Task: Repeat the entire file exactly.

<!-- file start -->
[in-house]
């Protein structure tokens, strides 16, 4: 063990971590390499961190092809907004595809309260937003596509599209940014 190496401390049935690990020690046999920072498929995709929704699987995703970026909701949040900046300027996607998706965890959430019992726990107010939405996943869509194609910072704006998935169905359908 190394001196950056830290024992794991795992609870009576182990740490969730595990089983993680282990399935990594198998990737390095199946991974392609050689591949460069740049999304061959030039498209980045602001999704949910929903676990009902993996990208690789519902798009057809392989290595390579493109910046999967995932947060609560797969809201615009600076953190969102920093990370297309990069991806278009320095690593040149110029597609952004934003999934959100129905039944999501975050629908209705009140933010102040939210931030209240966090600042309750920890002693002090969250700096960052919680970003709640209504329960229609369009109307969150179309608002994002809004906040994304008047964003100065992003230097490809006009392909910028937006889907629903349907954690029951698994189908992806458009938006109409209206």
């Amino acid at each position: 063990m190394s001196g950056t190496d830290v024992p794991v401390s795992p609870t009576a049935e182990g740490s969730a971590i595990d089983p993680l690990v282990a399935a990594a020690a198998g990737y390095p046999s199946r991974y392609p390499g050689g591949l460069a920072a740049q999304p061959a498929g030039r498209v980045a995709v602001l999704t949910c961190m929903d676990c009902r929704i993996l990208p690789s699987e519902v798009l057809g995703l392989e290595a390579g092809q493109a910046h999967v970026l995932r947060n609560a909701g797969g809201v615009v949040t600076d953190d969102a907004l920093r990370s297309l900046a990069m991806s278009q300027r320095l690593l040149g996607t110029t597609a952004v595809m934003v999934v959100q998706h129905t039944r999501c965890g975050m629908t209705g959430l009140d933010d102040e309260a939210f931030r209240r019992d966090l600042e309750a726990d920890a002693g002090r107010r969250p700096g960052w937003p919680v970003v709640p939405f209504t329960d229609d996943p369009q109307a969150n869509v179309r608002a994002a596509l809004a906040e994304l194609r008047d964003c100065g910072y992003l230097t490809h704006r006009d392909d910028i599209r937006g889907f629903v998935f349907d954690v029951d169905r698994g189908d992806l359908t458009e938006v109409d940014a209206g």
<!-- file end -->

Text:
[in-house]
């Protein structure tokens, strides 16, 4: 063990971590390499961190092809907004595809309260937003596509599209940014 190496401390049935690990020690046999920072498929995709929704699987995703970026909701949040900046300027996607998706965890959430019992726990107010939405996943869509194609910072704006998935169905359908 190394001196950056830290024992794991795992609870009576182990740490969730595990089983993680282990399935990594198998990737390095199946991974392609050689591949460069740049999304061959030039498209980045602001999704949910929903676990009902993996990208690789519902798009057809392989290595390579493109910046999967995932947060609560797969809201615009600076953190969102920093990370297309990069991806278009320095690593040149110029597609952004934003999934959100129905039944999501975050629908209705009140933010102040939210931030209240966090600042309750920890002693002090969250700096960052919680970003709640209504329960229609369009109307969150179309608002994002809004906040994304008047964003100065992003230097490809006009392909910028937006889907629903349907954690029951698994189908992806458009938006109409209206």
């Amino acid at each position: 063990m190394s001196g950056t190496d830290v024992p794991v401390s795992p609870t009576a049935e182990g740490s969730a971590i595990d089983p993680l690990v282990a399935a990594a020690a198998g990737y390095p046999s199946r991974y392609p390499g050689g591949l460069a920072a740049q999304p061959a498929g030039r498209v980045a995709v602001l999704t949910c961190m929903d676990c009902r929704i993996l990208p690789s699987e519902v798009l057809g995703l392989e290595a390579g092809q493109a910046h999967v970026l995932r947060n609560a909701g797969g809201v615009v949040t600076d953190d969102a907004l920093r990370s297309l900046a990069m991806s278009q300027r320095l690593l040149g996607t110029t597609a952004v595809m934003v999934v959100q998706h129905t039944r999501c965890g975050m629908t209705g959430l009140d933010d102040e309260a939210f931030r209240r019992d966090l600042e309750a726990d920890a002693g002090r107010r969250p700096g960052w937003p919680v970003v709640p939405f209504t329960d229609d996943p369009q109307a969150n869509v179309r608002a994002a596509l809004a906040e994304l194609r008047d964003c100065g910072y992003l230097t490809h704006r006009d392909d910028i599209r937006g889907f629903v998935f349907d954690v029951d169905r698994g189908d992806l359908t458009e938006v109409d940014a209206g």